As an artist and musical craftsman, I don’t ponder my place in the “State of the Art.” I’ve never had a “mission,” so to speak, with respect to any particular aesthetic, or self-consciousness about how I fit my genre. But I have an inkling of what I’m up to: putting edgy passion into grown-up music. It seems like the musical intensity of older artists wanes in direct proportion to the spirit of resignation in the average aging adult’s life outlook. Grown-up music seems removed and deflecting. Intense, invested music seems reserved for young people experiencing everything for the first time. Falling in love for the first time. Breaking up for the first time. (Feels like the end of the world.) Challenging authority for the first time. A young man’s first existential angst troubles the soul. But the music of grown-ups can be so calm and dignified, like mature, stable family life. This does not make sense to me. For grown-ups, there’s so much more at stake. Where is the proportional musical outlet for the depths of the adult experience? If grown-ups can get so worked-up with outrage, loss and confusion that they’ll vote for a man like Donald Trump, or protest in the streets against a man like Donald Trump, maybe they’re open to music that’s just as melodramatic. A break-up of a long marriage really is the end of the world. Existential angst in middle-age is truly psychologically-dangerous, not a mere pose. Successful romance later in life is salvation for real. I wanted to create mature music, with grown-up lyrics, about grown-up stuff, and put the urgency and passion back in. (“My Daughter, My Love,” is about a father who’s losing his teenager’s affection. I imagined the pain of that rejection being tougher on him than any of his failed romances. So I made it like a wrenching break-up song.)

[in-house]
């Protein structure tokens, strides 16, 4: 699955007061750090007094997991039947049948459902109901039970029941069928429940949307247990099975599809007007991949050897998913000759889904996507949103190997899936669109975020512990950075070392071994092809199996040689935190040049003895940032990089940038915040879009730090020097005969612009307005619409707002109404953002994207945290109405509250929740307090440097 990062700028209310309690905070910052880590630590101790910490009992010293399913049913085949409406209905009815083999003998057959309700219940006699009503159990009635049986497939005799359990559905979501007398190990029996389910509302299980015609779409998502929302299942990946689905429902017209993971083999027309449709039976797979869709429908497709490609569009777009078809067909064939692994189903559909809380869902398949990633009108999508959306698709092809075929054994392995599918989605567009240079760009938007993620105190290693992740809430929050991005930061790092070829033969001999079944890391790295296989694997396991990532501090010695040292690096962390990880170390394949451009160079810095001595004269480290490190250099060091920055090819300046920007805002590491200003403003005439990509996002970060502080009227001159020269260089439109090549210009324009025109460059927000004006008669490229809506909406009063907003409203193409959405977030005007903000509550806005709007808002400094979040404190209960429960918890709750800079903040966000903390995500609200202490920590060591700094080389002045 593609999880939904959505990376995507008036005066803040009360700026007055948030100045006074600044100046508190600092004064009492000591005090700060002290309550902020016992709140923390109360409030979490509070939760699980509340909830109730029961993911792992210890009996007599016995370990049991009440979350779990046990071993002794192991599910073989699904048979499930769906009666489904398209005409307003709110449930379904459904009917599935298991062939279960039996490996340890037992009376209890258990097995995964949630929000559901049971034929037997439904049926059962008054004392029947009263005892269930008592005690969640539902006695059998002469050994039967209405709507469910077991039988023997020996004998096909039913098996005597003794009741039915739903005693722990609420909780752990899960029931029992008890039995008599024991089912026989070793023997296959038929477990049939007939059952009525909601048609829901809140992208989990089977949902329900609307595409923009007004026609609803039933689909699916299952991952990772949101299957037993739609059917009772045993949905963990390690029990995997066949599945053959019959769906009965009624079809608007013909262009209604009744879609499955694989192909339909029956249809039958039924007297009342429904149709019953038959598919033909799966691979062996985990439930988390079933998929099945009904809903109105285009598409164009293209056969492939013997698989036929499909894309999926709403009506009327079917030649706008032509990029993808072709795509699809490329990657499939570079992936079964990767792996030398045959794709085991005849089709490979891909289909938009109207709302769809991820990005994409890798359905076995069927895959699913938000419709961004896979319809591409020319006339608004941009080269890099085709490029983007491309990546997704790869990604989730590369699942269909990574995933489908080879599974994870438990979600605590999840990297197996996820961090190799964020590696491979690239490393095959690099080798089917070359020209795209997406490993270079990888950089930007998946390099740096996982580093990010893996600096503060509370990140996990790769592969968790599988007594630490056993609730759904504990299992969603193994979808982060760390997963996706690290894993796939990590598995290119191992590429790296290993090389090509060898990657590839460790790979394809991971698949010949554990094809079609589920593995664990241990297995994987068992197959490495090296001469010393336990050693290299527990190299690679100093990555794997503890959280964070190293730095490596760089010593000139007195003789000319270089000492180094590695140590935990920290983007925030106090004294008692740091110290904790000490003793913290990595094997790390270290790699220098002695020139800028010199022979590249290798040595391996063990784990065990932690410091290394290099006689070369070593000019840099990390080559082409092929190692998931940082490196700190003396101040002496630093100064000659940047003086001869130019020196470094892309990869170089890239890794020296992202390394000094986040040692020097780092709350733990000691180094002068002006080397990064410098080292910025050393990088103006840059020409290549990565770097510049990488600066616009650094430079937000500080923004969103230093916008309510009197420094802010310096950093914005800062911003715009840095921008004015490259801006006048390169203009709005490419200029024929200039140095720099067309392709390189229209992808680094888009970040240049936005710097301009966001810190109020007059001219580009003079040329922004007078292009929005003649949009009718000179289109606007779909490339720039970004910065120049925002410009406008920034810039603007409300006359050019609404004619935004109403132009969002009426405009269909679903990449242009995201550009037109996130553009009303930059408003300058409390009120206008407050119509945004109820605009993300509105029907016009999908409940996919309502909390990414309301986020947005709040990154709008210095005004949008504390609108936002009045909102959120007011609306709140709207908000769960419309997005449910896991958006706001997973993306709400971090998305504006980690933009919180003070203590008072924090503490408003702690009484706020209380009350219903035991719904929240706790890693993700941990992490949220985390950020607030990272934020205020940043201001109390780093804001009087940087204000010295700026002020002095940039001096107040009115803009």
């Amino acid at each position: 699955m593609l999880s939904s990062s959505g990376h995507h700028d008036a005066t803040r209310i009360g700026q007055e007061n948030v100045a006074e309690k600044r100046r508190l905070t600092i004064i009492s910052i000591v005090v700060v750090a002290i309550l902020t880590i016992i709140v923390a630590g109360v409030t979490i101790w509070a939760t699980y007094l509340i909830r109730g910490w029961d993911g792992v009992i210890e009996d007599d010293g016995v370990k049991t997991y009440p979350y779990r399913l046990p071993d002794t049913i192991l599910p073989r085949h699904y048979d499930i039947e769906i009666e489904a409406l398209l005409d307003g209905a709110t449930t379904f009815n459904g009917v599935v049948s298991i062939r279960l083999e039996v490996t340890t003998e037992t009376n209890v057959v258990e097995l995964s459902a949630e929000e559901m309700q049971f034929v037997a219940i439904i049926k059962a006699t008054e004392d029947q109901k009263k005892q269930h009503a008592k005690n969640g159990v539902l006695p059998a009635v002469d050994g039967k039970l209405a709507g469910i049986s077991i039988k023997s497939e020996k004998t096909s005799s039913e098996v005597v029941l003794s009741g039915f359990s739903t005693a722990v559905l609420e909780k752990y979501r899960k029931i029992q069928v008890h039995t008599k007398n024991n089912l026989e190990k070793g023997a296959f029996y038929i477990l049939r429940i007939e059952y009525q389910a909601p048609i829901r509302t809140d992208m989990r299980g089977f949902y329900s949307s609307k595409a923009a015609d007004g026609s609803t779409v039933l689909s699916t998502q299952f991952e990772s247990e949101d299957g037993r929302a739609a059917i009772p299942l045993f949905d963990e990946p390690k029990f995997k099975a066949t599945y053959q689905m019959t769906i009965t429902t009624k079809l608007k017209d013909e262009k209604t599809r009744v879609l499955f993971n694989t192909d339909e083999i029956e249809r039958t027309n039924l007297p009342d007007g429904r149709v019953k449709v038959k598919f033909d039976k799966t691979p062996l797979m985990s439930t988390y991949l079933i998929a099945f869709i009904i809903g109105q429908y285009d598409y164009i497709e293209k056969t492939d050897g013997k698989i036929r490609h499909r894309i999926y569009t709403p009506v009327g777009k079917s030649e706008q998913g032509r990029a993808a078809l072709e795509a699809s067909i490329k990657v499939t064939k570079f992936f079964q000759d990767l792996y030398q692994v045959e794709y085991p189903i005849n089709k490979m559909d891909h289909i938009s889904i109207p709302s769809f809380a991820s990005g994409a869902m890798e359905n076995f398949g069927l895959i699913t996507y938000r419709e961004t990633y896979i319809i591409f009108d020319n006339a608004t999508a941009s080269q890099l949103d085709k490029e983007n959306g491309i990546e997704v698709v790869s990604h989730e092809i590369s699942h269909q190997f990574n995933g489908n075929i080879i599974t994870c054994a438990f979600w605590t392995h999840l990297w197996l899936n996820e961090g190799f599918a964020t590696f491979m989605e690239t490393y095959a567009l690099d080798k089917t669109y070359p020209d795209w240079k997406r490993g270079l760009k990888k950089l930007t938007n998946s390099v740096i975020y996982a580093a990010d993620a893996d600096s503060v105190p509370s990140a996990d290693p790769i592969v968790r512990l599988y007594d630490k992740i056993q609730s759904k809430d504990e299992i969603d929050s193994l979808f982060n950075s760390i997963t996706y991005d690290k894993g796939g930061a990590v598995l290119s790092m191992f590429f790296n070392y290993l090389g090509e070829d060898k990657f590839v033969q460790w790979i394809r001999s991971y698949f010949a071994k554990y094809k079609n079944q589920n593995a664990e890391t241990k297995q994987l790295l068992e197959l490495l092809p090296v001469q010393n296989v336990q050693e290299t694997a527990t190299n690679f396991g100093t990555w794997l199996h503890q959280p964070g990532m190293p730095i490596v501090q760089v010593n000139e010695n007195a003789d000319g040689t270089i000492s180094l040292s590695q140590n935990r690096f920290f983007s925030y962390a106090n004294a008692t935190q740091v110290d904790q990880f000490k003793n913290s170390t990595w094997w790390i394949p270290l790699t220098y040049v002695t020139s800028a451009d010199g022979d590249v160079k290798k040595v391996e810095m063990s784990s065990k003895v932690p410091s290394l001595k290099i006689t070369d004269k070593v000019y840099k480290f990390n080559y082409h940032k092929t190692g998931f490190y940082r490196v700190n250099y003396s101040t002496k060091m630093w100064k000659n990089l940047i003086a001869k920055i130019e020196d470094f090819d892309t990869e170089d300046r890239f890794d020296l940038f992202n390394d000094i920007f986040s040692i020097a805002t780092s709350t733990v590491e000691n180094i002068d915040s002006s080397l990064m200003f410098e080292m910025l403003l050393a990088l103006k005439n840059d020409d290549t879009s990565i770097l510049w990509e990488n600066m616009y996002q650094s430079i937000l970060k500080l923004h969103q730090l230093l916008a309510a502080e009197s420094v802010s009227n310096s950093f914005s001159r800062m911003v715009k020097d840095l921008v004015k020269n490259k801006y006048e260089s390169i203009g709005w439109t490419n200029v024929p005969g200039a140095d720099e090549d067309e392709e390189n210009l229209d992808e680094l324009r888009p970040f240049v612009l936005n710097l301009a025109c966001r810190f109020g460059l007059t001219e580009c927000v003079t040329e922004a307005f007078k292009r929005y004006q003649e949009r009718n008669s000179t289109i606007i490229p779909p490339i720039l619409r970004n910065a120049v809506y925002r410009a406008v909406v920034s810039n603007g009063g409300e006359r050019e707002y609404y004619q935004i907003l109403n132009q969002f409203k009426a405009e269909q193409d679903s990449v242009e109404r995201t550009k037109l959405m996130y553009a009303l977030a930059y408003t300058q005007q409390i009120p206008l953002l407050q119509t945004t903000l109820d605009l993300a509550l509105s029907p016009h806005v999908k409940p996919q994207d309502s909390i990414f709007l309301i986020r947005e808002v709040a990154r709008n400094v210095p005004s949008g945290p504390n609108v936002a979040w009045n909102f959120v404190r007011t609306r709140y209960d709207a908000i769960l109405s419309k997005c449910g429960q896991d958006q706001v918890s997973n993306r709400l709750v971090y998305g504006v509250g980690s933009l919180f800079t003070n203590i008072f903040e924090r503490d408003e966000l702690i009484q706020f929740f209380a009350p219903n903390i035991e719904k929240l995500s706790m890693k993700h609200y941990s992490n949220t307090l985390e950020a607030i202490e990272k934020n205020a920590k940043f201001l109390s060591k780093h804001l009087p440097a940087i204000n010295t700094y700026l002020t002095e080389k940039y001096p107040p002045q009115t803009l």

TrunkSpace: You went all in on the writing and took a “brutal honesty” approach. We already talked about what others would learn in listening to the album, but what did YOU learn about yourself in creating it?